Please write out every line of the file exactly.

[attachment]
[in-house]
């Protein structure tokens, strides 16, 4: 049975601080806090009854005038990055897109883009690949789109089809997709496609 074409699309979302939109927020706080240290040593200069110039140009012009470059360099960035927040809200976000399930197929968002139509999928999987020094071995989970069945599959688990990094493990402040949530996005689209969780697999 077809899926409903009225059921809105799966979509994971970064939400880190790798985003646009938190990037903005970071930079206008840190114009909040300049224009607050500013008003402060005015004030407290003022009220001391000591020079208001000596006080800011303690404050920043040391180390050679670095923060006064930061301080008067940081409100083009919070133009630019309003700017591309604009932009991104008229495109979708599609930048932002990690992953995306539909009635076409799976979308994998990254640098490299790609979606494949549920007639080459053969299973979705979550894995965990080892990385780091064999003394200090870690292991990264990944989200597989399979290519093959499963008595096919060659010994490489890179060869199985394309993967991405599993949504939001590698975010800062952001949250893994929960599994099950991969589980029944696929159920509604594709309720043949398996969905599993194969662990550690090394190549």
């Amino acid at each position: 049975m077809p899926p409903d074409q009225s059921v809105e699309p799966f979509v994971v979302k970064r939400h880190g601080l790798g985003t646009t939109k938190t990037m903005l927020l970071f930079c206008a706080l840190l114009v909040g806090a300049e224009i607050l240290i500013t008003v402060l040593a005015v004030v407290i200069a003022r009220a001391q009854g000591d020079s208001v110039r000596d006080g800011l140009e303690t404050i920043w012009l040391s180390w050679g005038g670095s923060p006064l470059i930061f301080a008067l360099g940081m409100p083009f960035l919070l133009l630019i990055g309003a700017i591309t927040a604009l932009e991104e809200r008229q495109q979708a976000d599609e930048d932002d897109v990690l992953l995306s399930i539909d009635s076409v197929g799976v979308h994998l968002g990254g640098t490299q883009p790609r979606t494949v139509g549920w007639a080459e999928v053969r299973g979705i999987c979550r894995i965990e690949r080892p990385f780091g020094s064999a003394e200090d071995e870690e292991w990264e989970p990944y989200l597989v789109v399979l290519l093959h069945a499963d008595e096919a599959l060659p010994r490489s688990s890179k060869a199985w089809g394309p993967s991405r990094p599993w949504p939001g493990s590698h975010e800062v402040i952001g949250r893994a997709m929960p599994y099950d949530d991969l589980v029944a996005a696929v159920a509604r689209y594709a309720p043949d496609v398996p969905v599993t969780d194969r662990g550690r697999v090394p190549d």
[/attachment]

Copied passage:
[in-house]
């Protein structure tokens, strides 16, 4: 049975601080806090009854005038990055897109883009690949789109089809997709496609 074409699309979302939109927020706080240290040593200069110039140009012009470059360099960035927040809200976000399930197929968002139509999928999987020094071995989970069945599959688990990094493990402040949530996005689209969780697999 077809899926409903009225059921809105799966979509994971970064939400880190790798985003646009938190990037903005970071930079206008840190114009909040300049224009607050500013008003402060005015004030407290003022009220001391000591020079208001000596006080800011303690404050920043040391180390050679670095923060006064930061301080008067940081409100083009919070133009630019309003700017591309604009932009991104008229495109979708599609930048932002990690992953995306539909009635076409799976979308994998990254640098490299790609979606494949549920007639080459053969299973979705979550894995965990080892990385780091064999003394200090870690292991990264990944989200597989399979290519093959499963008595096919060659010994490489890179060869199985394309993967991405599993949504939001590698975010800062952001949250893994929960599994099950991969589980029944696929159920509604594709309720043949398996969905599993194969662990550690090394190549």
């Amino acid at each position: 049975m077809p899926p409903d074409q009225s059921v809105e699309p799966f979509v994971v979302k970064r939400h880190g601080l790798g985003t646009t939109k938190t990037m903005l927020l970071f930079c206008a706080l840190l114009v909040g806090a300049e224009i607050l240290i500013t008003v402060l040593a005015v004030v407290i200069a003022r009220a001391q009854g000591d020079s208001v110039r000596d006080g800011l140009e303690t404050i920043w012009l040391s180390w050679g005038g670095s923060p006064l470059i930061f301080a008067l360099g940081m409100p083009f960035l919070l133009l630019i990055g309003a700017i591309t927040a604009l932009e991104e809200r008229q495109q979708a976000d599609e930048d932002d897109v990690l992953l995306s399930i539909d009635s076409v197929g799976v979308h994998l968002g990254g640098t490299q883009p790609r979606t494949v139509g549920w007639a080459e999928v053969r299973g979705i999987c979550r894995i965990e690949r080892p990385f780091g020094s064999a003394e200090d071995e870690e292991w990264e989970p990944y989200l597989v789109v399979l290519l093959h069945a499963d008595e096919a599959l060659p010994r490489s688990s890179k060869a199985w089809g394309p993967s991405r990094p599993w949504p939001g493990s590698h975010e800062v402040i952001g949250r893994a997709m929960p599994y099950d949530d991969l589980v029944a996005a696929v159920a509604r689209y594709a309720p043949d496609v398996p969905v599993t969780d194969r662990g550690r697999v090394p190549d």